I'm going to mention it again, because people are used to M4L sequencers that look a lot like MIDIdistPROC: This is NOT a conventional sequencer! There isn't any of the timing variation you might expect (all the notes are the same length), the notes and velocities aren't linked, and it isn't very good at repeating the same boring sequence over and over again. However, if you are interested in getting inspiration and breaking out of melodic cliches, then you may find it useful. (If you just realised why I have been referring to the output values as a 'pool' of values, then you are ready to exploit this device fully!)

One very useful piece of additional processing is the factory Ableton Live device called 'Scale', which is very good at transposing and constraining the output to a given range or scale. There are commercial plug-ins (like Scaler 2) that do similar things and more... You could also try my scale utility or my 'one control' to process the output of MIDIdistPROC. 

Getting MIDIdistPROC

You can get MIDIdistPROC here:

Here are the instructions for what to do with the .amxd file that you download from

(In Live 10, you can also just double-click on the .amxd file, but this puts the device in the same folder as all of the factory devices...)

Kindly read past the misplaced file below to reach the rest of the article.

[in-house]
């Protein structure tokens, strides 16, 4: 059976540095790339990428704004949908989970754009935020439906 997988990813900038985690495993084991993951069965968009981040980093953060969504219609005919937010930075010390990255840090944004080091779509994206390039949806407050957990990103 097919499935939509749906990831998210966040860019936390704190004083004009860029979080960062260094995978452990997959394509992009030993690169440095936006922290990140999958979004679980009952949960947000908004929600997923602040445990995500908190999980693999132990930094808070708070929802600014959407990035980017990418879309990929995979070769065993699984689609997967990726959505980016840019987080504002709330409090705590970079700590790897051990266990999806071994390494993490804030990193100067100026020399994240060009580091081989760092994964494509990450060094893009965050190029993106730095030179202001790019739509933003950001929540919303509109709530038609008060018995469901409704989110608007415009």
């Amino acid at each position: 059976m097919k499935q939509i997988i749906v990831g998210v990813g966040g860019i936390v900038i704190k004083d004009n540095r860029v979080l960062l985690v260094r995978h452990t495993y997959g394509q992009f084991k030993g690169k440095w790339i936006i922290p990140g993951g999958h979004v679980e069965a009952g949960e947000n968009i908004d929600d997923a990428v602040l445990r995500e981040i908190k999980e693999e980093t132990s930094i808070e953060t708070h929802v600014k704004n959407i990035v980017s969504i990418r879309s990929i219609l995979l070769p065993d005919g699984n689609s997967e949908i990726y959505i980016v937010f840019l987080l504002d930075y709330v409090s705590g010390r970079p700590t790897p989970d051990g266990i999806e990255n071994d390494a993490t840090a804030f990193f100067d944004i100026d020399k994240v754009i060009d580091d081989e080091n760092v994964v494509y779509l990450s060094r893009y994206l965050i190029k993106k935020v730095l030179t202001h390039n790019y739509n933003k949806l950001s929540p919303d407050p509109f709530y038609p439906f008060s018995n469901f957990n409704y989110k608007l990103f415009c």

Oh, yes, and sometimes last-minute fixes do get added, which is why sometimes a blog post is behind the version number of

Modular Equivalents

In terms of basic modular equivalents, then implementing MIDIdistPROC seems like it will be quite challenging - there are not many binary tree implementations that I'm aware of, but there are so many modules out there that I could easily have overlooked some. Worse, it may well be a hidden feature of a well-known module, so I may be completely wrong and it is a doddle to implement. 

Alternatively, then there are various utility processing modules that could be used to produce an eight segment transfer function, which would achieve the same end-result. So this might be only 1 or 2 ME. (Revised after I realised that this compresses all the layers into one!)

In reality, I suspect that MIDIdistPROC would probably be implemented in a very different way, by a super smart modular guru, by looking at the requirement from a totally different viewpoint. I would love to hear about it, by the way...


Non-Euclidean, Non-Linear sequencer     - MIDInonU

'one control'                                               - MIDIchronatixONE

'flavours' of randomness                            - MIDIrandomABC

my scale utility                                          - MIDINoteScalery


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Wednesday, 9 December 2020

Seasonal and Almost On-Topic!